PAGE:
Does this capacity of our nervous system have a purpose to be shaped by our experiences? Actually no; it is a simple product of evolution which, for hundreds of millions of years, has cut our brain and given it certain properties.

In reality, brain plasticity is the opposite of a design created to achieve specific goals, because instead of making our behavior somewhat stereotypical and predictable, it makes it incredibly complex, connected to the many details of the context in what we are experiencing. and depends on our past experiences. This gives neuroplasticity a negative side (the appearance of phobias, trauma, etc.) and a positive side (our ability to learn from our experience and create complex and sophisticated thought patterns, for example).

However, the fact that brain plasticity has no specific purpose does not mean that in the balance of pros and cons, the former have outperformed the latter. The creation of large and highly interconnected societies, our ability to invent artifacts and new technological advances, and of course The ease of learning a language is a phenomenon that we have appreciated thanks to brain plasticity and that largely explains the overwhelming evolutionary success our species has enjoyed so far.

Brain plasticity makes our capacity to adapt to changing situations very high, As we can struggle with many of the new problems that evolution has not had time to generate an adaptation mechanism by natural selection. In the face of a natural disaster, for example, one cannot expect that environmental pressures will cause some individuals to reproduce more than others, so that thousands of years later, the entire population has of an appropriate genetic inheritance to deal with the problem: simply, individuals of a few generations learn to create technological and social solutions that had never been conceived before.

Personal implications

Beyond this cold analysis based on the growth of the human population, which does not have to correspond to the personal value that can be attributed to neuroplasticity, we could also say that a large part of our ability to be happy depends on this characteristic of our central nervous system.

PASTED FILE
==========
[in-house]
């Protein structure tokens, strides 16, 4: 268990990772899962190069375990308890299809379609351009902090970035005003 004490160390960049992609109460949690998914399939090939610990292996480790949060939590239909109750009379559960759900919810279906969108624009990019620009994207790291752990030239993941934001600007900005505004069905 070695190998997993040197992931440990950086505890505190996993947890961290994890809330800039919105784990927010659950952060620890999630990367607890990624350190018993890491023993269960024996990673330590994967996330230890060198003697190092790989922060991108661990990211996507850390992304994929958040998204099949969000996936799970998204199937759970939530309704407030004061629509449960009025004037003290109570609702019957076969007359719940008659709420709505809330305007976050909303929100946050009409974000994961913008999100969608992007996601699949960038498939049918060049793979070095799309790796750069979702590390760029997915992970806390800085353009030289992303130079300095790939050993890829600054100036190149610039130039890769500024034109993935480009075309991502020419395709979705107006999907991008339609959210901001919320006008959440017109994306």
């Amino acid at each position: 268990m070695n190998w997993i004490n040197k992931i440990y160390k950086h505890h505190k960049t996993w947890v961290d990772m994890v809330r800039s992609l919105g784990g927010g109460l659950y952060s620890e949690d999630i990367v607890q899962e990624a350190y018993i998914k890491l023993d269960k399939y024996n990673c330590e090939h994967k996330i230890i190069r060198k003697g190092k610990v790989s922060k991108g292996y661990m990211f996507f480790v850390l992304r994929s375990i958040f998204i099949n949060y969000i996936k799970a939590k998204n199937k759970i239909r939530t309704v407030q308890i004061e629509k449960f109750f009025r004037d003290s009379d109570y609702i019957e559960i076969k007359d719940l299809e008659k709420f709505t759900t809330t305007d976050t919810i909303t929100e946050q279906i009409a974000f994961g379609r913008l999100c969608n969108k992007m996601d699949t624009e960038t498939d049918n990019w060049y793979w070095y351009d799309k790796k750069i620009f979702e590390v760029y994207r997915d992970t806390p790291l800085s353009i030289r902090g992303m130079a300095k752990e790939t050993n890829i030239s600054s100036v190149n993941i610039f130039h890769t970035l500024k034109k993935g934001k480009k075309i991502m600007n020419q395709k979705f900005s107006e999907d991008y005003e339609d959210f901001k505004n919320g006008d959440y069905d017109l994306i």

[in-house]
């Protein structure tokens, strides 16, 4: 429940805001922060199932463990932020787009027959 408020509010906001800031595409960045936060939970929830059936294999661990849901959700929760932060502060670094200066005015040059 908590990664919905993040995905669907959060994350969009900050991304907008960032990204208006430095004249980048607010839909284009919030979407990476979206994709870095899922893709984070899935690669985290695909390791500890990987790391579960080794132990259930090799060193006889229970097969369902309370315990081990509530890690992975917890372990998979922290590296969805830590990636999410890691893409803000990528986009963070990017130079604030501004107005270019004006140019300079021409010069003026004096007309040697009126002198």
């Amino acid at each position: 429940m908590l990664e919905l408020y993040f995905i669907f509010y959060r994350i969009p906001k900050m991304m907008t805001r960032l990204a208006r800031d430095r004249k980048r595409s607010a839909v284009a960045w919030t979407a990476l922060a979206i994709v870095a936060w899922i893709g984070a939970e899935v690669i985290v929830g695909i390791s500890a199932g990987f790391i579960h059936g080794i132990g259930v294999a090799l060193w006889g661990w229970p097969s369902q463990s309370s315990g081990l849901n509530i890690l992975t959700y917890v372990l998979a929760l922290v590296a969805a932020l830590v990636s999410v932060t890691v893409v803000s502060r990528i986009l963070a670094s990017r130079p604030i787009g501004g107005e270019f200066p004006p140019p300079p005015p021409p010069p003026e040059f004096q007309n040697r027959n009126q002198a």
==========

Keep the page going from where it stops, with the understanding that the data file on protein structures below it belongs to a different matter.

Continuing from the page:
Without brain plasticity, we could not create the abstract ideas needed to generate an autobiographical memory that allows us to be aware of ourselves, or learn from our mistakes or, in general, have what we call “mental life.” “. Brain plasticity is such a fundamental component of the normal functioning of our brains that without it we would be the closest thing to an assembly line robot we could imagine.

Resilience and well-being

At the same time, brain plasticity makes us very good at developing resilience, which is our ability to overcome very difficult situations. For example, we know that the perception of subjective well-being does not decrease significantly as we age away from the time of our birth, indicating that despite all the blows life can give us these do not “pile up” or chronically compromise our happiness. This maintenance of the level of well-being is done thanks to the ability of our neurons to reorganize themselves in the most convenient way, even when age makes many of them disappear.

In short, neuroplasticity allows us to stay afloat despite physical and emotional adversity. Although we often tend to mythologize those aspects of the human mind that seem permanent, we should never forget that each of us we are constantly changing beings, Literally; and this also applies to our psyche.

Bibliographical references:

  • Jäncke, L. (2009). Music stimulates brain plasticity. A: F1000 Biology Reports.
  • Keller TA, Just MA (January 2016). “Structural and Functional Neuroplasticity in Human Learning of Space Pathways.” NeuroImage.
  • Livingston RB (1966). “Brain Mechanisms in Conditioning and Learning”. Bulletin of the Neuroscience Research Program.
  • Wayne NL; et al. (1998). “Seasonal fluctuations in the secretory response of Aplysia californica neuroendocrine cells to protein kinase A and protein kinase C inhibitors.” Comp. General endocrinol. 109 (3).